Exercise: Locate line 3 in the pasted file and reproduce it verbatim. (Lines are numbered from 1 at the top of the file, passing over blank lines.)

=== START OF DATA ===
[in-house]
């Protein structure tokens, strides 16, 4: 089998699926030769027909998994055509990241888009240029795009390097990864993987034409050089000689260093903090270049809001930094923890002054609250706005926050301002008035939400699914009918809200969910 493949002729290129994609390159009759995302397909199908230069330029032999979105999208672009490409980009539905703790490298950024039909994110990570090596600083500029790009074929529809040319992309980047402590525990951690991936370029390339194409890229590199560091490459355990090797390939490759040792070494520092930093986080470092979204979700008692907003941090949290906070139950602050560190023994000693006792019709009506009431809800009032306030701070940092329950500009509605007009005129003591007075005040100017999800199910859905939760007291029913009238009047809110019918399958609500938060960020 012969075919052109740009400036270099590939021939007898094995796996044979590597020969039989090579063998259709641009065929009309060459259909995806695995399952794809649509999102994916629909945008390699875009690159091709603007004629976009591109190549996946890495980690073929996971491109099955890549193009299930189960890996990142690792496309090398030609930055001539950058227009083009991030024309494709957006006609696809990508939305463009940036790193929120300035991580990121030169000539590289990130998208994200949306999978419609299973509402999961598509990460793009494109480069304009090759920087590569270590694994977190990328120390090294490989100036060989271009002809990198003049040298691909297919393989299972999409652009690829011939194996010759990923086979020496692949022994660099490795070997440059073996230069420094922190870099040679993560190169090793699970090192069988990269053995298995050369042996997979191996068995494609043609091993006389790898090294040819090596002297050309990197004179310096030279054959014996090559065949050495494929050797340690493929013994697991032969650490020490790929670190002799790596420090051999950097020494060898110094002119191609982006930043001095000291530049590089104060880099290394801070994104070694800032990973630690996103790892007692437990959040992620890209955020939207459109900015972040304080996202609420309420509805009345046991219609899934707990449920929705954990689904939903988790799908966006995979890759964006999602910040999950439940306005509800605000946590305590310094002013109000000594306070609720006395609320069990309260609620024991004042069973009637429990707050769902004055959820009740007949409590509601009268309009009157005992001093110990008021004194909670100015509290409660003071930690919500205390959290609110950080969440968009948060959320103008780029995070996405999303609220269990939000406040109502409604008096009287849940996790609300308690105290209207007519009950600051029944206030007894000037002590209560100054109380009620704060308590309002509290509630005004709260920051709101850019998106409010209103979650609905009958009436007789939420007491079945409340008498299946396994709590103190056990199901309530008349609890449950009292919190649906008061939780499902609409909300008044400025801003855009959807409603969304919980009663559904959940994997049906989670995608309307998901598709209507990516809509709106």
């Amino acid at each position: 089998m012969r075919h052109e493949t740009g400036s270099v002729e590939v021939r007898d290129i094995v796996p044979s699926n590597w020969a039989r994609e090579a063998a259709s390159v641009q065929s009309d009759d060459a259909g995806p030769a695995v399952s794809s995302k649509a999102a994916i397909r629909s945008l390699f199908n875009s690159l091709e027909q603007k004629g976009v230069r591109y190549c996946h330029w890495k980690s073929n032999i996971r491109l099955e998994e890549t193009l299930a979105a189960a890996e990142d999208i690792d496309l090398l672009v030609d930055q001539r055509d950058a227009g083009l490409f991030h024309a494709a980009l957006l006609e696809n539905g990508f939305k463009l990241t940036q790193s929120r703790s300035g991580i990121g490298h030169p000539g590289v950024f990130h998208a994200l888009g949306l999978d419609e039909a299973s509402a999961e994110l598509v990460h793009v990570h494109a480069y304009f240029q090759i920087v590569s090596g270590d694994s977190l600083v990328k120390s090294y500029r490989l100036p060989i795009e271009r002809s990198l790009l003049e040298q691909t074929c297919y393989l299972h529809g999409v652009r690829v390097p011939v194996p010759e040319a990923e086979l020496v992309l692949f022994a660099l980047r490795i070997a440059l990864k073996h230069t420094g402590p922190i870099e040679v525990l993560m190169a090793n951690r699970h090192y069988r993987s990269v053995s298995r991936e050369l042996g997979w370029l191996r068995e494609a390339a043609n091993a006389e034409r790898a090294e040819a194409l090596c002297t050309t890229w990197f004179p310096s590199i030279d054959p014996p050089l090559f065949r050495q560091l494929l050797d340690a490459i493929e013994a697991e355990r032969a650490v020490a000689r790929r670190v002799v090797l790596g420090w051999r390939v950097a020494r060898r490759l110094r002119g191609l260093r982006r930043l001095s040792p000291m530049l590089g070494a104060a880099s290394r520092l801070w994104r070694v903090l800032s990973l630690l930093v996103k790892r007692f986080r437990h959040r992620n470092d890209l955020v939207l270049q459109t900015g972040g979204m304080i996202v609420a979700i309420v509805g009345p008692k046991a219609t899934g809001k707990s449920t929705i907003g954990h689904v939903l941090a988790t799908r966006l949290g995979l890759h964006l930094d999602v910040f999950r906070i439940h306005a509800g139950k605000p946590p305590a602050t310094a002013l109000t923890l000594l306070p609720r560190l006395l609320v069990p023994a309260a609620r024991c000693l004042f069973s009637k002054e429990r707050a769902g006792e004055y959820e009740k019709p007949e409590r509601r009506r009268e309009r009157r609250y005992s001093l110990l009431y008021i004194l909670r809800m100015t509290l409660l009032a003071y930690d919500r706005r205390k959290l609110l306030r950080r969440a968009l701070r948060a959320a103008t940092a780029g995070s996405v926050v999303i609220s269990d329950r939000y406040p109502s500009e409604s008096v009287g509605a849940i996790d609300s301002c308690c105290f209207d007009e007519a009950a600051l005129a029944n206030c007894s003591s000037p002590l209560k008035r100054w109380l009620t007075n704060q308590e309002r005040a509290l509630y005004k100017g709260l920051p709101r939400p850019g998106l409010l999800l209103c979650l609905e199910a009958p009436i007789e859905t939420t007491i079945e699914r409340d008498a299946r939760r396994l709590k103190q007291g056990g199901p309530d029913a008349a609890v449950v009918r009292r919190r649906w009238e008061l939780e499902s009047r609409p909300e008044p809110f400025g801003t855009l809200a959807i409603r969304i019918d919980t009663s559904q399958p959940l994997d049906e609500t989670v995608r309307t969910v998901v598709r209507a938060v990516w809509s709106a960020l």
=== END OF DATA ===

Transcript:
């Amino acid at each position: 089998m012969r075919h052109e493949t740009g400036s270099v002729e590939v021939r007898d290129i094995v796996p044979s699926n590597w020969a039989r994609e090579a063998a259709s390159v641009q065929s009309d009759d060459a259909g995806p030769a695995v399952s794809s995302k649509a999102a994916i397909r629909s945008l390699f199908n875009s690159l091709e027909q603007k004629g976009v230069r591109y190549c996946h330029w890495k980690s073929n032999i996971r491109l099955e998994e890549t193009l299930a979105a189960a890996e990142d999208i690792d496309l090398l672009v030609d930055q001539r055509d950058a227009g083009l490409f991030h024309a494709a980009l957006l006609e696809n539905g990508f939305k463009l990241t940036q790193s929120r703790s300035g991580i990121g490298h030169p000539g590289v950024f990130h998208a994200l888009g949306l999978d419609e039909a299973s509402a999961e994110l598509v990460h793009v990570h494109a480069y304009f240029q090759i920087v590569s090596g270590d694994s977190l600083v990328k120390s090294y500029r490989l100036p060989i795009e271009r002809s990198l790009l003049e040298q691909t074929c297919y393989l299972h529809g999409v652009r690829v390097p011939v194996p010759e040319a990923e086979l020496v992309l692949f022994a660099l980047r490795i070997a440059l990864k073996h230069t420094g402590p922190i870099e040679v525990l993560m190169a090793n951690r699970h090192y069988r993987s990269v053995s298995r991936e050369l042996g997979w370029l191996r068995e494609a390339a043609n091993a006389e034409r790898a090294e040819a194409l090596c002297t050309t890229w990197f004179p310096s590199i030279d054959p014996p050089l090559f065949r050495q560091l494929l050797d340690a490459i493929e013994a697991e355990r032969a650490v020490a000689r790929r670190v002799v090797l790596g420090w051999r390939v950097a020494r060898r490759l110094r002119g191609l260093r982006r930043l001095s040792p000291m530049l590089g070494a104060a880099s290394r520092l801070w994104r070694v903090l800032s990973l630690l930093v996103k790892r007692f986080r437990h959040r992620n470092d890209l955020v939207l270049q459109t900015g972040g979204m304080i996202v609420a979700i309420v509805g009345p008692k046991a219609t899934g809001k707990s449920t929705i907003g954990h689904v939903l941090a988790t799908r966006l949290g995979l890759h964006l930094d999602v910040f999950r906070i439940h306005a509800g139950k605000p946590p305590a602050t310094a002013l109000t923890l000594l306070p609720r560190l006395l609320v069990p023994a309260a609620r024991c000693l004042f069973s009637k002054e429990r707050a769902g006792e004055y959820e009740k019709p007949e409590r509601r009506r009268e309009r009157r609250y005992s001093l110990l009431y008021i004194l909670r809800m100015t509290l409660l009032a003071y930690d919500r706005r205390k959290l609110l306030r950080r969440a968009l701070r948060a959320a103008t940092a780029g995070s996405v926050v999303i609220s269990d329950r939000y406040p109502s500009e409604s008096v009287g509605a849940i996790d609300s301002c308690c105290f209207d007009e007519a009950a600051l005129a029944n206030c007894s003591s000037p002590l209560k008035r100054w109380l009620t007075n704060q308590e309002r005040a509290l509630y005004k100017g709260l920051p709101r939400p850019g998106l409010l999800l209103c979650l609905e199910a009958p009436i007789e859905t939420t007491i079945e699914r409340d008498a299946r939760r396994l709590k103190q007291g056990g199901p309530d029913a008349a609890v449950v009918r009292r919190r649906w009238e008061l939780e499902s009047r609409p909300e008044p809110f400025g801003t855009l809200a959807i409603r969304i019918d919980t009663s559904q399958p959940l994997d049906e609500t989670v995608r309307t969910v998901v598709r209507a938060v990516w809509s709106a960020l």